2014: A year of failing to get the joke
Dancing Iranians. Eating sandwiches. Banning puns. Threatening war for a satire. 2014 was the year of less-than-enlightened world leaders failing to find their funny bones.
1. Baguette me not
Banh-mi eaters had to watch where they snacked this year.
On 20 May, the army in Thailand declared martial law following months of tensions between the government and the opposition. Since the military takeover, any kind of peaceful resistance has been repressed.
Bangkok University students experienced this first-hand when they tried to stage a peaceful protest by eating sandwiches and reading George Orwell’s dystopian depiction of a totalitarian future - ‘1984’.
All were arrested before they could even take a bite.
The humble sandwich has since become a symbol of peaceful resistance. A senior police chief said they would be keeping a close eye on sandwich-eaters in case their bread-based antics were actually a front for political opposition.
2. That’s not punny
In a completely rational move, China’s print and broadcast watchdog decided to ban wordplay in ads, press, TV and radio. Why? Well, such linguistic tomfoolery could create ‘cultural and linguistic chaos’ – chaos I tell you!
Despite the Chinese language being wonderfully suited to wordplay, the new rules mean all broadcasting outlets must abide by the regulation and avoid changing any characters, phrases and meanings in case it ‘misleads the public, particularly the youth’.
It’s got absolutely nothing to do with the authorities wanting to crack down on free speech – nope, nada.
3. What would Katniss do?
And we’re back to Thailand for number 3. As well as perverting the use of sandwiches, the country’s military rulers are also fearful of hand gestures – particularly those from sci-fi books.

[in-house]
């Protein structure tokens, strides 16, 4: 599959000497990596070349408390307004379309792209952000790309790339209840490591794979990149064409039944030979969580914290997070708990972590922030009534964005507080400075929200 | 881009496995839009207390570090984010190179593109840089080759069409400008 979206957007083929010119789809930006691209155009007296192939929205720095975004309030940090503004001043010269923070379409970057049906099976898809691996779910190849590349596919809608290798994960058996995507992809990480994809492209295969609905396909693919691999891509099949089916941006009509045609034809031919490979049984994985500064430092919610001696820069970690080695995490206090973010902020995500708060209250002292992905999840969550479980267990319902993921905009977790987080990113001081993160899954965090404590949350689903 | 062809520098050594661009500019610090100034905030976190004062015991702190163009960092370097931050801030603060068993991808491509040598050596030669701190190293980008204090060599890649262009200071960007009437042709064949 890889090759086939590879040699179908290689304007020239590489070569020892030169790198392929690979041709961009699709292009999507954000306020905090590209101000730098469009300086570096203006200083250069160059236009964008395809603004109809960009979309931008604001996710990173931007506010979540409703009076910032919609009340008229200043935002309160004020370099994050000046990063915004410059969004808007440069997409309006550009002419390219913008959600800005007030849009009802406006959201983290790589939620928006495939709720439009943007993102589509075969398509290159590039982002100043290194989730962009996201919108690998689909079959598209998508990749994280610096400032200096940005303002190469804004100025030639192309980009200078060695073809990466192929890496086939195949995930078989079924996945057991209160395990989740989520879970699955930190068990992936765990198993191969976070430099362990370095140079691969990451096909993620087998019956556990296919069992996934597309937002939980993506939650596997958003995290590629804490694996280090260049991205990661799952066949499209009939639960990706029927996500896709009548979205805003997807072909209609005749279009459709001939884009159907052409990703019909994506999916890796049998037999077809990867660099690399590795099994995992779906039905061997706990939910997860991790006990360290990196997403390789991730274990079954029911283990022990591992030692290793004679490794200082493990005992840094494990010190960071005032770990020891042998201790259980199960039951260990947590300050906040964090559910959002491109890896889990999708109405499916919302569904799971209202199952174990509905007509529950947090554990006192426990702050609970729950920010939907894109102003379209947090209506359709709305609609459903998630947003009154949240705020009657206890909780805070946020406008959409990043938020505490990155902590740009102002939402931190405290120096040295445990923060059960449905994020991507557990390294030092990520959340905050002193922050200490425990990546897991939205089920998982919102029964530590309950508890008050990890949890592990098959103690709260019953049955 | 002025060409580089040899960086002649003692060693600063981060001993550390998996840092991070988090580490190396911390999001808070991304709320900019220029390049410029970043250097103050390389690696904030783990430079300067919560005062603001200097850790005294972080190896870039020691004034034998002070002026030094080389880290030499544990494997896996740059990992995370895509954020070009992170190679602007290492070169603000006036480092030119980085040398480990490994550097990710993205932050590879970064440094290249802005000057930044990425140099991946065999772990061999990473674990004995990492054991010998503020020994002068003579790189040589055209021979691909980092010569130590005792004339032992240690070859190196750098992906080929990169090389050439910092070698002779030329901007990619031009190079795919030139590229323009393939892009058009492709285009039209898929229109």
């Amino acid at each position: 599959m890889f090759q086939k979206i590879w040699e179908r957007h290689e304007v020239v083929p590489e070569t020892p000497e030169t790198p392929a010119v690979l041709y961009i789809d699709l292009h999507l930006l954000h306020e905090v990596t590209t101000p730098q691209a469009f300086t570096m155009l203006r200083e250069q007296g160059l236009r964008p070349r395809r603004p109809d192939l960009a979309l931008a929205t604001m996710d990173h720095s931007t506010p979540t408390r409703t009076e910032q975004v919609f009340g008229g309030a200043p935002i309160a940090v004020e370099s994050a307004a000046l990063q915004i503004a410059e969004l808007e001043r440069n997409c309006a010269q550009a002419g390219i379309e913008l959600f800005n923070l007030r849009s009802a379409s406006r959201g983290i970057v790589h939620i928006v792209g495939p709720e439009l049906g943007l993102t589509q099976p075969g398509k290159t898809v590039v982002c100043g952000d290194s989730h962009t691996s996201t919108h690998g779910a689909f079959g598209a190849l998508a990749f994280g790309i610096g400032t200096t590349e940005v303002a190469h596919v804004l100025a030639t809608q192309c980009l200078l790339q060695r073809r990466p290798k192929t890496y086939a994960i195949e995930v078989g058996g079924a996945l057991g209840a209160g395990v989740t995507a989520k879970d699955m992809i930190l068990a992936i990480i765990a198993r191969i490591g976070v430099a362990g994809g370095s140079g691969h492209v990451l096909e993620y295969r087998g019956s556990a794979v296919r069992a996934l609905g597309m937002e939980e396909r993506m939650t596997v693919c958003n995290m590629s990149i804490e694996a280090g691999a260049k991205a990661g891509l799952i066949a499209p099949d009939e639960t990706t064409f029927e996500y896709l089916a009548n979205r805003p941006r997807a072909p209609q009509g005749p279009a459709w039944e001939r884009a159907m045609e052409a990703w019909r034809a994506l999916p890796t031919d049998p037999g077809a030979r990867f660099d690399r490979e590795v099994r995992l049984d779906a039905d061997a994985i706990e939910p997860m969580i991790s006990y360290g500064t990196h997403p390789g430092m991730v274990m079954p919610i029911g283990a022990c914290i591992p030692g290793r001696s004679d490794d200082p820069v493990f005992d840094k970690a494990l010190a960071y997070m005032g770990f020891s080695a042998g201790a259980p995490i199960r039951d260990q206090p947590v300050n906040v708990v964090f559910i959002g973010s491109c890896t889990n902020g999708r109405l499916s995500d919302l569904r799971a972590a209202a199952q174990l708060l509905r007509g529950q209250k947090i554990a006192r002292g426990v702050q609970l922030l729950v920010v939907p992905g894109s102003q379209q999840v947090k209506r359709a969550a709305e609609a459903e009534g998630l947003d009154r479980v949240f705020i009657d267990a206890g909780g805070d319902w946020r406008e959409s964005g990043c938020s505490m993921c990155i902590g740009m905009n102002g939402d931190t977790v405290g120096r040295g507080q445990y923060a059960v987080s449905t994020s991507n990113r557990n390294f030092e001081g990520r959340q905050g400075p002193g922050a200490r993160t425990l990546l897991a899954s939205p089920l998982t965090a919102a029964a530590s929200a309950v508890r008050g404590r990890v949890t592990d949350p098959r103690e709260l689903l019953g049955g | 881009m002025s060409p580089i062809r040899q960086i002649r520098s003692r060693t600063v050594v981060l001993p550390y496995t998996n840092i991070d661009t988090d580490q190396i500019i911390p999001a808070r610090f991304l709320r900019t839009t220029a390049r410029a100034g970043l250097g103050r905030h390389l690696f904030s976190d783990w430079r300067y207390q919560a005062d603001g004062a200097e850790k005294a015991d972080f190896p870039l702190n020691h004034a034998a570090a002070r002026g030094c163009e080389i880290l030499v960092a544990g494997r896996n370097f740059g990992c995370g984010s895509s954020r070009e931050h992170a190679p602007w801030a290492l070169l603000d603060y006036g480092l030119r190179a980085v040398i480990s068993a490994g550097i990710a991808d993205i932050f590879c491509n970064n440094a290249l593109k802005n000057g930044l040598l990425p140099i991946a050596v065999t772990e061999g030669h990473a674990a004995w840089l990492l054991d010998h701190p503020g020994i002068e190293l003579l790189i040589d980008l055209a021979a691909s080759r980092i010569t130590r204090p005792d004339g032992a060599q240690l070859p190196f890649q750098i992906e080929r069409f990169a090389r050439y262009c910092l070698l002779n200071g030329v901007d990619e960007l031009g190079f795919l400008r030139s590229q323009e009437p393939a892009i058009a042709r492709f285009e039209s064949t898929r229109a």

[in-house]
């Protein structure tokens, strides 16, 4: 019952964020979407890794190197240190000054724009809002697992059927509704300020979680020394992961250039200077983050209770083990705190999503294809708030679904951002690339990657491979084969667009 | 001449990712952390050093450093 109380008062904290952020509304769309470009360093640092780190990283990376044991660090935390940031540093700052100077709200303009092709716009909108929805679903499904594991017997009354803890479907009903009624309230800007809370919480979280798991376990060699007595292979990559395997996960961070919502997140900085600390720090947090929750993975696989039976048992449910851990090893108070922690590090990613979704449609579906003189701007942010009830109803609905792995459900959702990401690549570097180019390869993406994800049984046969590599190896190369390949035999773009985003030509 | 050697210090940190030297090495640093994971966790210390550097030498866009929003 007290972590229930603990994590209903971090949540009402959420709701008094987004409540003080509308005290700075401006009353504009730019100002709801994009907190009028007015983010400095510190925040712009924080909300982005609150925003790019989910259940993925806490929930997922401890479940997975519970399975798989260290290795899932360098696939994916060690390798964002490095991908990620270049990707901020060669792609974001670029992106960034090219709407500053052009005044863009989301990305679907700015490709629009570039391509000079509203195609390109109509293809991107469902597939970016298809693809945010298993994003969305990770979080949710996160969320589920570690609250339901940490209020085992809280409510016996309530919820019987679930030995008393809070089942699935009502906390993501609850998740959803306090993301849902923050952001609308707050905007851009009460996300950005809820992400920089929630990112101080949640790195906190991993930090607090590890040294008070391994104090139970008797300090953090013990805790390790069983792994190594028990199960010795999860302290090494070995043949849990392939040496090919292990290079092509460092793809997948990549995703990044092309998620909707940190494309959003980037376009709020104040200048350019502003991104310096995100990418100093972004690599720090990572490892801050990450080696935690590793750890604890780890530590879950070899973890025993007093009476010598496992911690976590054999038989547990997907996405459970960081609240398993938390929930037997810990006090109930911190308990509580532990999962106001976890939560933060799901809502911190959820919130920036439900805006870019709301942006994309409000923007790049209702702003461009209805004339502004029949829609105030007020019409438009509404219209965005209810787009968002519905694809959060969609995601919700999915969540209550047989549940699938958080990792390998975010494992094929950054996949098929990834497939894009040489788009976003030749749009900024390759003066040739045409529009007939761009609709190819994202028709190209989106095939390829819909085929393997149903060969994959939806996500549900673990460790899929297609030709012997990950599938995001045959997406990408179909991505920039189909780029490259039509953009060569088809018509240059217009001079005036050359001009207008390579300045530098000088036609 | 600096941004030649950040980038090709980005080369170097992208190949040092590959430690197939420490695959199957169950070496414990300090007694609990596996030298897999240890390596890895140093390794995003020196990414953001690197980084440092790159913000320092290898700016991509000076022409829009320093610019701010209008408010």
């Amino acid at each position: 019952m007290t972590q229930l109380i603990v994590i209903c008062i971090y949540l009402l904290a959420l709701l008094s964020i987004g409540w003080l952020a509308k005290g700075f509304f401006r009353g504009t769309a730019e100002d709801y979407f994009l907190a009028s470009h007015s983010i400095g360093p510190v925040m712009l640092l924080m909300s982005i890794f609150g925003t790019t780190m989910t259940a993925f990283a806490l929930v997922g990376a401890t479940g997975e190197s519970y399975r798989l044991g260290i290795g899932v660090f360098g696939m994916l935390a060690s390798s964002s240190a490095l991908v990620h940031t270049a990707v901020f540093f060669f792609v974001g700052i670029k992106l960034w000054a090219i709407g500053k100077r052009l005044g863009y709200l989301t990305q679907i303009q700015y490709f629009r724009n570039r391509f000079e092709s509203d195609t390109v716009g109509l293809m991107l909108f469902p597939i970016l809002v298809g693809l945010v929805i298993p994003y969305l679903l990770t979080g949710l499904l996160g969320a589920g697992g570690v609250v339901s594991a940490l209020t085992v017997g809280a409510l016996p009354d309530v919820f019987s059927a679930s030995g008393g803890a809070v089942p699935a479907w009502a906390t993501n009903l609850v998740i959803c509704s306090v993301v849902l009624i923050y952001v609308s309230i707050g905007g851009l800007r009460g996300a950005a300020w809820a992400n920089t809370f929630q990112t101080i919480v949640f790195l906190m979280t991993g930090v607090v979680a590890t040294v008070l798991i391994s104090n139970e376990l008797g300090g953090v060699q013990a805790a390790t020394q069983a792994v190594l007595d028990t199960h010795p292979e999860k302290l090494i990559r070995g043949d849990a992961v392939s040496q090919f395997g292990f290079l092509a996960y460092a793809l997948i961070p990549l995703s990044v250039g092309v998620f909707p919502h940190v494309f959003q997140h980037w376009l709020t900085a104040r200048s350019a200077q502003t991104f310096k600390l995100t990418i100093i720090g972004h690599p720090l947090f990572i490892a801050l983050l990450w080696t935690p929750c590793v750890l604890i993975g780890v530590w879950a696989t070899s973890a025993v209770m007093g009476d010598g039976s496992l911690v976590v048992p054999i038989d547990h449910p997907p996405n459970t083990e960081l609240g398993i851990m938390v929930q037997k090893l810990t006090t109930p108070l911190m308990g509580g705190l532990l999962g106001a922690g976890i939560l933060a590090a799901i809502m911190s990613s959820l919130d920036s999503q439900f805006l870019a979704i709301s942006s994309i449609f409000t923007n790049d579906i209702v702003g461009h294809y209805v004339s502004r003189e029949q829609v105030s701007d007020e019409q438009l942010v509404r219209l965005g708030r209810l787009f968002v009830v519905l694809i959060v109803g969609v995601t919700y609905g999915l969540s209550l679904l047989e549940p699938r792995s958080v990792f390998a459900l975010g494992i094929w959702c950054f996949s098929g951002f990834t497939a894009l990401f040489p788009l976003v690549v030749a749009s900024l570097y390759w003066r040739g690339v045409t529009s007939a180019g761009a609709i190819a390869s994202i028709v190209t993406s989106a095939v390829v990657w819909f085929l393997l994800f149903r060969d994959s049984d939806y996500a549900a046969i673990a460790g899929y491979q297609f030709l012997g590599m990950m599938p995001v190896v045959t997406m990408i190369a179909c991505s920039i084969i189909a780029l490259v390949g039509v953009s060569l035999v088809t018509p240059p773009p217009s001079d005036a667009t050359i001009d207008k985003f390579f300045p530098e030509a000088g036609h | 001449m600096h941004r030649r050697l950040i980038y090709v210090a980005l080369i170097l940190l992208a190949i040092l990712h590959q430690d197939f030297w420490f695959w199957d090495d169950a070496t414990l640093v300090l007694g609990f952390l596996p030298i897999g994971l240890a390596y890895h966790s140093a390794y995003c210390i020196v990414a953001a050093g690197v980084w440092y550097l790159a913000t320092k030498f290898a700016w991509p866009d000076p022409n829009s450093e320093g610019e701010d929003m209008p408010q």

— Manik Sethisuwan (@ManikSethisuwan) June 1, 2014
In the summer, five students were detained for flashing the three-fingered salute favoured by the anti-authoritarian heroine Katniss Everdeen in the The Hunger Games trilogy. And just a few weeks ago screenings of Mockingjay Part 1 were cancelled in Bangkok after more three-fingered protests. Katniss and the other rebels use the gesture as a sign of silent dissent against a brutal totalitarian state.
But once again, Prime Minister Prayuth Chan-Ocha did not find this amusing.
4. Do not watch this movie
Another country, another dictator who doesn’t like Hollywood movies.
This December, Sony Pictures cancelled the release of ‘The Interview’, a comedy about the fictional attempted assassination of North Korea’s leader Kim Jong-un, following a sustained cyber-attack on the company’s execs and threats to cinemas screening the film. The US government claims that North Korea is behind it all.
And while Sony might have caved to those threats, we won’t. Here’s another interview North Korea doesn’t want you to watch – which is exactly why you should.
5. What a load of *******
Environmental activist Yevgeny Vitishko was arrested ahead of the 2014 Sochi Olympic Games for allegedly swearing at a bus stop.
President Vladimir Putin clearly doesn’t like potty mouths as he later introduced a new law banning swear words in anything to do with the arts, culture and entertainment including music and films. WTF?!
6. Dance like nobody the government is watching
Making a homemade tribute video of Pharrell Williams’ song ‘Happy’ and posting it to YouTube was enough for six Iranians to be arrested and sentenced to 91 lashes and one year in prison.
Iran’s police said the ‘vulgar’ video offended ‘public chastity’. This completely ludicrous sentence shows just how much contempt the Iranian authorities have for freedom of expression.
7. No ball games
It’s illegal for women in Iran to attend live volleyball matches. But it’s all in their best interest – designed to protect women from the lewd behaviour of male fans. Phew – for a moment there I thought those guys might get away with it.
In June, British-Iranian Ghoncheh Ghavami took part in a peaceful protest, demanding women be allowed equal access to the stadium. She was arrested, charged with ‘spreading propaganda’ and sentenced to a year in jail.
Our blogs are written by Amnesty International staff, volunteers and other interested individuals, to encourage debate around human rights issues. They do not necessarily represent the views of Amnesty International.